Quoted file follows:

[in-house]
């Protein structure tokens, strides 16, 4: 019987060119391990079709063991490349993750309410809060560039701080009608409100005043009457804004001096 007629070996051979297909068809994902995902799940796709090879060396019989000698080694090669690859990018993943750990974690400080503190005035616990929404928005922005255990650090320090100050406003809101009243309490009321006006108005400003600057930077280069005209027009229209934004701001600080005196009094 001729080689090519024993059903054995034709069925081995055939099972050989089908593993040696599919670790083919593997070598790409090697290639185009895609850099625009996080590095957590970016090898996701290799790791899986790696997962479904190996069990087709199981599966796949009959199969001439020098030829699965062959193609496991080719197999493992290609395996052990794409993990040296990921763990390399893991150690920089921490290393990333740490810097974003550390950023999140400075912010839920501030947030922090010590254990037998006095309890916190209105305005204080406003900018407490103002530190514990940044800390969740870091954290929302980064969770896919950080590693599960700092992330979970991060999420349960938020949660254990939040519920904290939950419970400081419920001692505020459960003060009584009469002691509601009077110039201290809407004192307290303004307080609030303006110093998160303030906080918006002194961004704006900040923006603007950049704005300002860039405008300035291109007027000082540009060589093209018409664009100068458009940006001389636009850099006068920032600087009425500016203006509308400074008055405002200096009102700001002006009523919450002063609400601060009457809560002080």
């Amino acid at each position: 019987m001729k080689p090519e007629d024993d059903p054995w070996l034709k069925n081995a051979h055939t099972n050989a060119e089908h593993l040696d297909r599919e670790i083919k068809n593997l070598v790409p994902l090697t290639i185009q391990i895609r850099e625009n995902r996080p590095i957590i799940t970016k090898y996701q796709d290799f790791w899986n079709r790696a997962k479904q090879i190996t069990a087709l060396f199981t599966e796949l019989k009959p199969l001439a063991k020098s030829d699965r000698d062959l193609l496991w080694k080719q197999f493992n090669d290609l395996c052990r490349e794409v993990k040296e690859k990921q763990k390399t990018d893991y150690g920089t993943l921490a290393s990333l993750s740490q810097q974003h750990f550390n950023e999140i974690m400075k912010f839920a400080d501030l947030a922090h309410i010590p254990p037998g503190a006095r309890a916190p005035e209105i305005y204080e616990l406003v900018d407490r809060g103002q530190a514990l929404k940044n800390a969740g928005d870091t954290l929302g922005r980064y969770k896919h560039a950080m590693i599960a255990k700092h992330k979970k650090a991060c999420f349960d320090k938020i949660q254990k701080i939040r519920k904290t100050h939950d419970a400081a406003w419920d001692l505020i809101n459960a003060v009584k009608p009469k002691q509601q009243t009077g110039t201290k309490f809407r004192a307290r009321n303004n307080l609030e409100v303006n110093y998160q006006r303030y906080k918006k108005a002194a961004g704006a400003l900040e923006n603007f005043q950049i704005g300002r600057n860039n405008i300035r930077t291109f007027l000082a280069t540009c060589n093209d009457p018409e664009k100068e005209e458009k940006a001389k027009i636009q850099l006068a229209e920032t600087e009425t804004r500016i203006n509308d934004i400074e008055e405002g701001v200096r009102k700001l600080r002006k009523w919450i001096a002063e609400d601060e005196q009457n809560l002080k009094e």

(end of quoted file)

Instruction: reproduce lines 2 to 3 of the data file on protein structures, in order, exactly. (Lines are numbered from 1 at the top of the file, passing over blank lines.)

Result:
């Protein structure tokens, strides 16, 4: 019987060119391990079709063991490349993750309410809060560039701080009608409100005043009457804004001096 007629070996051979297909068809994902995902799940796709090879060396019989000698080694090669690859990018993943750990974690400080503190005035616990929404928005922005255990650090320090100050406003809101009243309490009321006006108005400003600057930077280069005209027009229209934004701001600080005196009094 001729080689090519024993059903054995034709069925081995055939099972050989089908593993040696599919670790083919593997070598790409090697290639185009895609850099625009996080590095957590970016090898996701290799790791899986790696997962479904190996069990087709199981599966796949009959199969001439020098030829699965062959193609496991080719197999493992290609395996052990794409993990040296990921763990390399893991150690920089921490290393990333740490810097974003550390950023999140400075912010839920501030947030922090010590254990037998006095309890916190209105305005204080406003900018407490103002530190514990940044800390969740870091954290929302980064969770896919950080590693599960700092992330979970991060999420349960938020949660254990939040519920904290939950419970400081419920001692505020459960003060009584009469002691509601009077110039201290809407004192307290303004307080609030303006110093998160303030906080918006002194961004704006900040923006603007950049704005300002860039405008300035291109007027000082540009060589093209018409664009100068458009940006001389636009850099006068920032600087009425500016203006509308400074008055405002200096009102700001002006009523919450002063609400601060009457809560002080």
């Amino acid at each position: 019987m001729k080689p090519e007629d024993d059903p054995w070996l034709k069925n081995a051979h055939t099972n050989a060119e089908h593993l040696d297909r599919e670790i083919k068809n593997l070598v790409p994902l090697t290639i185009q391990i895609r850099e625009n995902r996080p590095i957590i799940t970016k090898y996701q796709d290799f790791w899986n079709r790696a997962k479904q090879i190996t069990a087709l060396f199981t599966e796949l019989k009959p199969l001439a063991k020098s030829d699965r000698d062959l193609l496991w080694k080719q197999f493992n090669d290609l395996c052990r490349e794409v993990k040296e690859k990921q763990k390399t990018d893991y150690g920089t993943l921490a290393s990333l993750s740490q810097q974003h750990f550390n950023e999140i974690m400075k912010f839920a400080d501030l947030a922090h309410i010590p254990p037998g503190a006095r309890a916190p005035e209105i305005y204080e616990l406003v900018d407490r809060g103002q530190a514990l929404k940044n800390a969740g928005d870091t954290l929302g922005r980064y969770k896919h560039a950080m590693i599960a255990k700092h992330k979970k650090a991060c999420f349960d320090k938020i949660q254990k701080i939040r519920k904290t100050h939950d419970a400081a406003w419920d001692l505020i809101n459960a003060v009584k009608p009469k002691q509601q009243t009077g110039t201290k309490f809407r004192a307290r009321n303004n307080l609030e409100v303006n110093y998160q006006r303030y906080k918006k108005a002194a961004g704006a400003l900040e923006n603007f005043q950049i704005g300002r600057n860039n405008i300035r930077t291109f007027l000082a280069t540009c060589n093209d009457p018409e664009k100068e005209e458009k940006a001389k027009i636009q850099l006068a229209e920032t600087e009425t804004r500016i203006n509308d934004i400074e008055e405002g701001v200096r009102k700001l600080r002006k009523w919450i001096a002063e609400d601060e005196q009457n809560l002080k009094e």